MICHELE NORRIS, host:
Americans mark the anniversary of the war today with vigils and small demonstrations. In New York, the Granny Peace Brigade staged a knit-in for peace at a Times Square military requirement center, and in Washington, D.C., the protesters numbered in the hundreds.
NPR's Libby Lewis reports.
LIBBY LEWIS: Mick Ulakovic(ph) has a tweed cap and nice shoes. He lives in suburban Dallas. And he flies Boeing 767s for Delta Airlines.
I got to say you don't look like a protester.
Mr. MICK ULAKOVIC (Pilot): I'm not. I like to solve things before they get to this level, but this is five years. How many thousands have died, how many more thousands are going to die? This is wrong. We're spending our nation's wealth and treasures. We're ruining thousands of lives and we're fighting the wrong war.
LEWIS: Ulakovic served in the Air Force in the Reagan years. He says lots of his fellow pilots have gone to Iraq with the Reserves, and he says, many of them don't support the war anymore.
There were students who drove down from Amherst and Harvard. The Code Pink ladies were there. And lots of people in their 20s carrying signs like "Youth aren't cannon fodder."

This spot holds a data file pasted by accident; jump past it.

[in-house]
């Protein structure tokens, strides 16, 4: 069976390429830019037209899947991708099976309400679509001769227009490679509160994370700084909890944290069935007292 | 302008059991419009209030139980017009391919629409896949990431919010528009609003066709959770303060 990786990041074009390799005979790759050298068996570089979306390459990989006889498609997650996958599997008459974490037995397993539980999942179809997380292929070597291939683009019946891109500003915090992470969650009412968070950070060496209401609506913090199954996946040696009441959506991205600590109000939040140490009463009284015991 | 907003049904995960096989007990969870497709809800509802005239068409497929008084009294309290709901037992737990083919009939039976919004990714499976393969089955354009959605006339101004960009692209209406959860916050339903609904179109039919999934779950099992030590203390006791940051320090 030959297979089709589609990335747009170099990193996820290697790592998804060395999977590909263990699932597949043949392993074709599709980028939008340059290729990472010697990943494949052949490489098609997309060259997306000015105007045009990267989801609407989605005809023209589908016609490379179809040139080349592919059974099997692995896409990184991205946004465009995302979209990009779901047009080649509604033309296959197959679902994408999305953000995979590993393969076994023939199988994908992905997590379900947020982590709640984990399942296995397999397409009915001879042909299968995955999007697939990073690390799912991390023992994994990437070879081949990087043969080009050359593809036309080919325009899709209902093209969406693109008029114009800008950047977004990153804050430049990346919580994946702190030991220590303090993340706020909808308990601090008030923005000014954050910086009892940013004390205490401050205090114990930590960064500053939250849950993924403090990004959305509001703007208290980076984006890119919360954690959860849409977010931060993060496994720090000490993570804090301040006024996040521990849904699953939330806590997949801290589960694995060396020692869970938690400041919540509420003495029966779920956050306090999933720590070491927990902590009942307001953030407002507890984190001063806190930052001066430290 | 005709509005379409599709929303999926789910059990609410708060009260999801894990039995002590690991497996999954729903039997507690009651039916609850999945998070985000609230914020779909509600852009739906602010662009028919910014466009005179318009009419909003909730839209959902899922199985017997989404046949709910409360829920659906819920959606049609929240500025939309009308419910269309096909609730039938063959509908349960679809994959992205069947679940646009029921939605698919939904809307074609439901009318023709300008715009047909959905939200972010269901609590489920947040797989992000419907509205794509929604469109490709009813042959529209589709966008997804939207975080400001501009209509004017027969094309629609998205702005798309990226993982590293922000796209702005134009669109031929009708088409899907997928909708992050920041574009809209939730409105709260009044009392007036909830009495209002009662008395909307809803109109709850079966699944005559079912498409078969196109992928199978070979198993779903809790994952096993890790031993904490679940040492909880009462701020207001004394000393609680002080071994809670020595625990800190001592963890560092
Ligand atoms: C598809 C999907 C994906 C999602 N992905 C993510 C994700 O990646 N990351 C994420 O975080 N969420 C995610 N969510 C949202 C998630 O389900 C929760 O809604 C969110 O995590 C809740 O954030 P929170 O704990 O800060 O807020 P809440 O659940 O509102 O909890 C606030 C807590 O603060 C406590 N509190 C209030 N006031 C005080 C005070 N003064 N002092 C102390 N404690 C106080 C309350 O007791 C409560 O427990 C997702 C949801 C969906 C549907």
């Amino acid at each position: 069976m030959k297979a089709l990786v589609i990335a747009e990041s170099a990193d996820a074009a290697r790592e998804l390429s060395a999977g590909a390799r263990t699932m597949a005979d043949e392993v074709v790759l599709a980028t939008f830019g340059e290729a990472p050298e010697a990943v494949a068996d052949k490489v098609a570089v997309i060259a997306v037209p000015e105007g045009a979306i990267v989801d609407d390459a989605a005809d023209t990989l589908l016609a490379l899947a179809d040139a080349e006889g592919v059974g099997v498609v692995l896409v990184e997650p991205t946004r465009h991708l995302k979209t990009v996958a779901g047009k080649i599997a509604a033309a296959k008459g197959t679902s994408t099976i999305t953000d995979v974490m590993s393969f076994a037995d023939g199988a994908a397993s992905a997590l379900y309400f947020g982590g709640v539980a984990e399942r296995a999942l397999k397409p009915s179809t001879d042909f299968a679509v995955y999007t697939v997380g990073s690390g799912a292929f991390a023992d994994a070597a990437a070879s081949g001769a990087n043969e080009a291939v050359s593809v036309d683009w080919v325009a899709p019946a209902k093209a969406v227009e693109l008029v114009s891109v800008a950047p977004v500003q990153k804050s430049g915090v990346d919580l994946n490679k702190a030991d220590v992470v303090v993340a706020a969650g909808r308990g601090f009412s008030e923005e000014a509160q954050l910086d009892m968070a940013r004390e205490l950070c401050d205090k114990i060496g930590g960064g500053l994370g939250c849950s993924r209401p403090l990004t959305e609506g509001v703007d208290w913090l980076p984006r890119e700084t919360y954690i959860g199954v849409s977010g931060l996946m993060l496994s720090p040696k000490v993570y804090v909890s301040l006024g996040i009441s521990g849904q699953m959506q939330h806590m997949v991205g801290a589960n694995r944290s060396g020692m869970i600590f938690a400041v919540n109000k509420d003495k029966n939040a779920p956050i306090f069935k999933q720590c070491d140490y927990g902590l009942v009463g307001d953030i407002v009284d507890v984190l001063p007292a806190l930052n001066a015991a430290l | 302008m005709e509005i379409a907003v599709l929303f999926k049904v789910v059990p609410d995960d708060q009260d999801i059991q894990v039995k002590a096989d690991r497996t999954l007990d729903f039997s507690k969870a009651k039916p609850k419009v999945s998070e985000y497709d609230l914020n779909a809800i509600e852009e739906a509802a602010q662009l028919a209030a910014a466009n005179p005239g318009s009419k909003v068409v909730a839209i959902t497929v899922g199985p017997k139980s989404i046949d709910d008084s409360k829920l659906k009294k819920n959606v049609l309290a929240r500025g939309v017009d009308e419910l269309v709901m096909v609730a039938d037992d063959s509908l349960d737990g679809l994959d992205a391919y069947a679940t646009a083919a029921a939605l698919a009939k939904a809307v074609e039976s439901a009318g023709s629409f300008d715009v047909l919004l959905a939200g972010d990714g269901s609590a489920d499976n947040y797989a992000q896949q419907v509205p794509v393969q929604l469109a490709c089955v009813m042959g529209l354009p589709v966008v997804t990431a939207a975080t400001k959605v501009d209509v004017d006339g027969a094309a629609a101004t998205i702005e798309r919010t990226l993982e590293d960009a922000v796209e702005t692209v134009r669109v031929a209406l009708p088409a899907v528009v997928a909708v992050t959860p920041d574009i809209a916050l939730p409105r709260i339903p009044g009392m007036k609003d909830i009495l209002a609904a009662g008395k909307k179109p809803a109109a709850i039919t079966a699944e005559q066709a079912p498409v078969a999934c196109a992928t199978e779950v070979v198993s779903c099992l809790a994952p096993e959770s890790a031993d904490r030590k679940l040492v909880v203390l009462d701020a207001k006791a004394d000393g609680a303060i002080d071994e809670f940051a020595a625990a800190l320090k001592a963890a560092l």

James Morris came from Tampa, Florida. He said he served in Afghanistan with 82nd Airborne Division for about a year. He said he drove around and walked around in the mountains.
You make it sound almost pleasant.
Mr. JAMES MORRIS (Afghanistan War Veteran): No. It's not pleasant at all, it's just - I try not to get too, like, depressed about it.
LEWIS: Morris said he eventually went AWOL. Colby Dillard was there to confront the protestors outside the Armed Forces Recruitment Center. He said he served in Iraq on the USS Constellation in 2003.
Mr. COLBY DILLARD (U.S Army): What this people don't realize is that want we're doing in Iraq is not about oil, it's not about just random murdering of people. We're there to get the country stable, number one. Number two, get the government set up to where they can provide security for their own people. Those are the only reasons that we're there now.
LEWIS: Dillard said he agreed with the protestors' right to speak out, but he said, he has to speak out, too.
Libby Lewis, NPR News, Washington.
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